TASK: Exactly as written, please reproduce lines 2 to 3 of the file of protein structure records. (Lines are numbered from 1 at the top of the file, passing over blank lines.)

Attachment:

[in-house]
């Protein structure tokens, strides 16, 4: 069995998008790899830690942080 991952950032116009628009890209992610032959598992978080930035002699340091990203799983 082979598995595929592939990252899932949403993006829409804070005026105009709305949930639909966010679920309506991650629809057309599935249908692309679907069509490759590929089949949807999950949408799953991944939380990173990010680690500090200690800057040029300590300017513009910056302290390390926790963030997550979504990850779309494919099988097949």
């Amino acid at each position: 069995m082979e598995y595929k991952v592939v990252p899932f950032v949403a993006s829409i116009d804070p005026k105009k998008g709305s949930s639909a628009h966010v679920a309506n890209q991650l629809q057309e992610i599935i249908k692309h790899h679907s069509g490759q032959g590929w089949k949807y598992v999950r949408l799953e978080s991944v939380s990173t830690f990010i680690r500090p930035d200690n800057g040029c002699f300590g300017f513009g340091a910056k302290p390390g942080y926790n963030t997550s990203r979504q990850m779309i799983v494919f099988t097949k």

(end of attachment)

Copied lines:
């Protein structure tokens, strides 16, 4: 069995998008790899830690942080 991952950032116009628009890209992610032959598992978080930035002699340091990203799983 082979598995595929592939990252899932949403993006829409804070005026105009709305949930639909966010679920309506991650629809057309599935249908692309679907069509490759590929089949949807999950949408799953991944939380990173990010680690500090200690800057040029300590300017513009910056302290390390926790963030997550979504990850779309494919099988097949």
């Amino acid at each position: 069995m082979e598995y595929k991952v592939v990252p899932f950032v949403a993006s829409i116009d804070p005026k105009k998008g709305s949930s639909a628009h966010v679920a309506n890209q991650l629809q057309e992610i599935i249908k692309h790899h679907s069509g490759q032959g590929w089949k949807y598992v999950r949408l799953e978080s991944v939380s990173t830690f990010i680690r500090p930035d200690n800057g040029c002699f300590g300017f513009g340091a910056k302290p390390g942080y926790n963030t997550s990203r979504q990850m779309i799983v494919f099988t097949k």